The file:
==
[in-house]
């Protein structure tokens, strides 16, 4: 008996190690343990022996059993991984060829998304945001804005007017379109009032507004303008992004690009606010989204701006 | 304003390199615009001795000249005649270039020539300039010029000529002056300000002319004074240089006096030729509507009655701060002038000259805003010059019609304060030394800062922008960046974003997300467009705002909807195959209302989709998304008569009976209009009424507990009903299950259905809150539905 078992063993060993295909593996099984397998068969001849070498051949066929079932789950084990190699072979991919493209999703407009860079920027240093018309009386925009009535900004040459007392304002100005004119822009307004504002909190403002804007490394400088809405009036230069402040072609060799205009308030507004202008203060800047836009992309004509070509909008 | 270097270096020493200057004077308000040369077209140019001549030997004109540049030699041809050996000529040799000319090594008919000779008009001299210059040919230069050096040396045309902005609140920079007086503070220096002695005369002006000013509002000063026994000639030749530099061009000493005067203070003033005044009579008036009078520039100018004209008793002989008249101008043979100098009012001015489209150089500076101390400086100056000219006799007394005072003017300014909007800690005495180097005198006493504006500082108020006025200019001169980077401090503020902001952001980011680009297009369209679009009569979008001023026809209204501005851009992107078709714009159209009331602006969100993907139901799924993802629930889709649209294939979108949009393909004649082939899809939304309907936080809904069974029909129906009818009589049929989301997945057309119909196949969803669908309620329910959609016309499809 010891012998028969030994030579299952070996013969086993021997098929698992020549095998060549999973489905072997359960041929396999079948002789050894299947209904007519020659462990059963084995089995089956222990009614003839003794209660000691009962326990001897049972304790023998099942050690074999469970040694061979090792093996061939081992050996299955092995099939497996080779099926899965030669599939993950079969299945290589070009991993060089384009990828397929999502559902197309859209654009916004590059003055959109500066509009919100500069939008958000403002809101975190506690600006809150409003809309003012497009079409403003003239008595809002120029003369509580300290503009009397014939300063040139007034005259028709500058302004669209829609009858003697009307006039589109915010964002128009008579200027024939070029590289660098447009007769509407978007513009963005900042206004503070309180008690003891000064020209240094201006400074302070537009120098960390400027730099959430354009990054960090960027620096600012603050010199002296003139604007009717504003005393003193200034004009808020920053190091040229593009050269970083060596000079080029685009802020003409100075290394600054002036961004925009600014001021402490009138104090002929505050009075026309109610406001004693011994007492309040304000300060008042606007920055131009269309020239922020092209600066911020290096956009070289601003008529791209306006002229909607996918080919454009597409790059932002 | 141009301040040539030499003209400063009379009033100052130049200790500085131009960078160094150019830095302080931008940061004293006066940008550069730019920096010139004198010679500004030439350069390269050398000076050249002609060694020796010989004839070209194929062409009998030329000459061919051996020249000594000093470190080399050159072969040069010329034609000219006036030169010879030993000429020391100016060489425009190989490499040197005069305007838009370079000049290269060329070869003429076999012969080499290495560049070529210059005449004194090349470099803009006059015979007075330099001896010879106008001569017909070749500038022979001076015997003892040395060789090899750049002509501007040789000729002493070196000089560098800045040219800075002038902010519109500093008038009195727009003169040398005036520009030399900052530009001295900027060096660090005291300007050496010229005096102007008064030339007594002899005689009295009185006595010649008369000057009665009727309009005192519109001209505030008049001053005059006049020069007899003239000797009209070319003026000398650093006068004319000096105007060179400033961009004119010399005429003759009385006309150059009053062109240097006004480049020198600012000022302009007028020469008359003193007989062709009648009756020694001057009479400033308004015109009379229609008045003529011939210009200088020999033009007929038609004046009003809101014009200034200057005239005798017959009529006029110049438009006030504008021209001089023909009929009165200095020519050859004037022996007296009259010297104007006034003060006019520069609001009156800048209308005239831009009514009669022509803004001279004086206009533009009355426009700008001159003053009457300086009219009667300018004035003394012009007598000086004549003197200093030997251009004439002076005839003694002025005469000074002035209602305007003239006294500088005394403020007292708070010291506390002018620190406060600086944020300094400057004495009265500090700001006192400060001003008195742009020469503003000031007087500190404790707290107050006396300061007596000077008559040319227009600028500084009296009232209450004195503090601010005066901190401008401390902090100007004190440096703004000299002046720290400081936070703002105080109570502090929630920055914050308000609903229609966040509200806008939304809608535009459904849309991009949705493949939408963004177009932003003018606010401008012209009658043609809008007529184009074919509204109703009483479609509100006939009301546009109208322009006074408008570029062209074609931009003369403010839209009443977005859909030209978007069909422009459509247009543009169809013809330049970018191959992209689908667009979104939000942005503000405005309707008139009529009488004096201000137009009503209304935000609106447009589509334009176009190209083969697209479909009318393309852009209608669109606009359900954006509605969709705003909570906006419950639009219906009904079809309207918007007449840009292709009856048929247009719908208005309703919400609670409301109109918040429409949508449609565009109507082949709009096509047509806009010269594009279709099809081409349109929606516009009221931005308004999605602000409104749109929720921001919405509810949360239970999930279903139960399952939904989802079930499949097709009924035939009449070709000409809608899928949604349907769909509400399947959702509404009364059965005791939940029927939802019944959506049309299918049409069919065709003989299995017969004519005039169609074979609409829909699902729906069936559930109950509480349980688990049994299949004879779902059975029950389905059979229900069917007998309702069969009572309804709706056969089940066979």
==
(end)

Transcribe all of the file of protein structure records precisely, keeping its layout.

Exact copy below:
[in-house]
């Protein structure tokens, strides 16, 4: 008996190690343990022996059993991984060829998304945001804005007017379109009032507004303008992004690009606010989204701006 | 304003390199615009001795000249005649270039020539300039010029000529002056300000002319004074240089006096030729509507009655701060002038000259805003010059019609304060030394800062922008960046974003997300467009705002909807195959209302989709998304008569009976209009009424507990009903299950259905809150539905 078992063993060993295909593996099984397998068969001849070498051949066929079932789950084990190699072979991919493209999703407009860079920027240093018309009386925009009535900004040459007392304002100005004119822009307004504002909190403002804007490394400088809405009036230069402040072609060799205009308030507004202008203060800047836009992309004509070509909008 | 270097270096020493200057004077308000040369077209140019001549030997004109540049030699041809050996000529040799000319090594008919000779008009001299210059040919230069050096040396045309902005609140920079007086503070220096002695005369002006000013509002000063026994000639030749530099061009000493005067203070003033005044009579008036009078520039100018004209008793002989008249101008043979100098009012001015489209150089500076101390400086100056000219006799007394005072003017300014909007800690005495180097005198006493504006500082108020006025200019001169980077401090503020902001952001980011680009297009369209679009009569979008001023026809209204501005851009992107078709714009159209009331602006969100993907139901799924993802629930889709649209294939979108949009393909004649082939899809939304309907936080809904069974029909129906009818009589049929989301997945057309119909196949969803669908309620329910959609016309499809 010891012998028969030994030579299952070996013969086993021997098929698992020549095998060549999973489905072997359960041929396999079948002789050894299947209904007519020659462990059963084995089995089956222990009614003839003794209660000691009962326990001897049972304790023998099942050690074999469970040694061979090792093996061939081992050996299955092995099939497996080779099926899965030669599939993950079969299945290589070009991993060089384009990828397929999502559902197309859209654009916004590059003055959109500066509009919100500069939008958000403002809101975190506690600006809150409003809309003012497009079409403003003239008595809002120029003369509580300290503009009397014939300063040139007034005259028709500058302004669209829609009858003697009307006039589109915010964002128009008579200027024939070029590289660098447009007769509407978007513009963005900042206004503070309180008690003891000064020209240094201006400074302070537009120098960390400027730099959430354009990054960090960027620096600012603050010199002296003139604007009717504003005393003193200034004009808020920053190091040229593009050269970083060596000079080029685009802020003409100075290394600054002036961004925009600014001021402490009138104090002929505050009075026309109610406001004693011994007492309040304000300060008042606007920055131009269309020239922020092209600066911020290096956009070289601003008529791209306006002229909607996918080919454009597409790059932002 | 141009301040040539030499003209400063009379009033100052130049200790500085131009960078160094150019830095302080931008940061004293006066940008550069730019920096010139004198010679500004030439350069390269050398000076050249002609060694020796010989004839070209194929062409009998030329000459061919051996020249000594000093470190080399050159072969040069010329034609000219006036030169010879030993000429020391100016060489425009190989490499040197005069305007838009370079000049290269060329070869003429076999012969080499290495560049070529210059005449004194090349470099803009006059015979007075330099001896010879106008001569017909070749500038022979001076015997003892040395060789090899750049002509501007040789000729002493070196000089560098800045040219800075002038902010519109500093008038009195727009003169040398005036520009030399900052530009001295900027060096660090005291300007050496010229005096102007008064030339007594002899005689009295009185006595010649008369000057009665009727309009005192519109001209505030008049001053005059006049020069007899003239000797009209070319003026000398650093006068004319000096105007060179400033961009004119010399005429003759009385006309150059009053062109240097006004480049020198600012000022302009007028020469008359003193007989062709009648009756020694001057009479400033308004015109009379229609008045003529011939210009200088020999033009007929038609004046009003809101014009200034200057005239005798017959009529006029110049438009006030504008021209001089023909009929009165200095020519050859004037022996007296009259010297104007006034003060006019520069609001009156800048209308005239831009009514009669022509803004001279004086206009533009009355426009700008001159003053009457300086009219009667300018004035003394012009007598000086004549003197200093030997251009004439002076005839003694002025005469000074002035209602305007003239006294500088005394403020007292708070010291506390002018620190406060600086944020300094400057004495009265500090700001006192400060001003008195742009020469503003000031007087500190404790707290107050006396300061007596000077008559040319227009600028500084009296009232209450004195503090601010005066901190401008401390902090100007004190440096703004000299002046720290400081936070703002105080109570502090929630920055914050308000609903229609966040509200806008939304809608535009459904849309991009949705493949939408963004177009932003003018606010401008012209009658043609809008007529184009074919509204109703009483479609509100006939009301546009109208322009006074408008570029062209074609931009003369403010839209009443977005859909030209978007069909422009459509247009543009169809013809330049970018191959992209689908667009979104939000942005503000405005309707008139009529009488004096201000137009009503209304935000609106447009589509334009176009190209083969697209479909009318393309852009209608669109606009359900954006509605969709705003909570906006419950639009219906009904079809309207918007007449840009292709009856048929247009719908208005309703919400609670409301109109918040429409949508449609565009109507082949709009096509047509806009010269594009279709099809081409349109929606516009009221931005308004999605602000409104749109929720921001919405509810949360239970999930279903139960399952939904989802079930499949097709009924035939009449070709000409809608899928949604349907769909509400399947959702509404009364059965005791939940029927939802019944959506049309299918049409069919065709003989299995017969004519005039169609074979609409829909699902729906069936559930109950509480349980688990049994299949004879779902059975029950389905059979229900069917007998309702069969009572309804709706056969089940066979």